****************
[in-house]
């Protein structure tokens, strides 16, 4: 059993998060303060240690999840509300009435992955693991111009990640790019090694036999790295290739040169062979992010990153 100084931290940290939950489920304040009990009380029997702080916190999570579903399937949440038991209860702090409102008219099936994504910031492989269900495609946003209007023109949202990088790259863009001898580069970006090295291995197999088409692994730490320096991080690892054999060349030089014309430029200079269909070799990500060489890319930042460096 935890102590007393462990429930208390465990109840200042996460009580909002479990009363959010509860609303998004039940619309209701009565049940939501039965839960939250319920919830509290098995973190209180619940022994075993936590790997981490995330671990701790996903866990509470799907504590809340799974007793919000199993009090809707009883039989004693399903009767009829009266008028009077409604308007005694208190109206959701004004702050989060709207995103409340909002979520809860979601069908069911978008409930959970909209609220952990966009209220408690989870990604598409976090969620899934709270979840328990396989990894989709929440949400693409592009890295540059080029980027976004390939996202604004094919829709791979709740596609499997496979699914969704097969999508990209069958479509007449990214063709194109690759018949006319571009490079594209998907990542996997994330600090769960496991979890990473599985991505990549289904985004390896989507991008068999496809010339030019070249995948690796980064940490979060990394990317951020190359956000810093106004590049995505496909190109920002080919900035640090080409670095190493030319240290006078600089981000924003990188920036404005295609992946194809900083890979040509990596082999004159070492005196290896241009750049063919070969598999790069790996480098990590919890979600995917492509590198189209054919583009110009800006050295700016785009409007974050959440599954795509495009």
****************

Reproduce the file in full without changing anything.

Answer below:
[in-house]
């Protein structure tokens, strides 16, 4: 059993998060303060240690999840509300009435992955693991111009990640790019090694036999790295290739040169062979992010990153 100084931290940290939950489920304040009990009380029997702080916190999570579903399937949440038991209860702090409102008219099936994504910031492989269900495609946003209007023109949202990088790259863009001898580069970006090295291995197999088409692994730490320096991080690892054999060349030089014309430029200079269909070799990500060489890319930042460096 935890102590007393462990429930208390465990109840200042996460009580909002479990009363959010509860609303998004039940619309209701009565049940939501039965839960939250319920919830509290098995973190209180619940022994075993936590790997981490995330671990701790996903866990509470799907504590809340799974007793919000199993009090809707009883039989004693399903009767009829009266008028009077409604308007005694208190109206959701004004702050989060709207995103409340909002979520809860979601069908069911978008409930959970909209609220952990966009209220408690989870990604598409976090969620899934709270979840328990396989990894989709929440949400693409592009890295540059080029980027976004390939996202604004094919829709791979709740596609499997496979699914969704097969999508990209069958479509007449990214063709194109690759018949006319571009490079594209998907990542996997994330600090769960496991979890990473599985991505990549289904985004390896989507991008068999496809010339030019070249995948690796980064940490979060990394990317951020190359956000810093106004590049995505496909190109920002080919900035640090080409670095190493030319240290006078600089981000924003990188920036404005295609992946194809900083890979040509990596082999004159070492005196290896241009750049063919070969598999790069790996480098990590919890979600995917492509590198189209054919583009110009800006050295700016785009409007974050959440599954795509495009």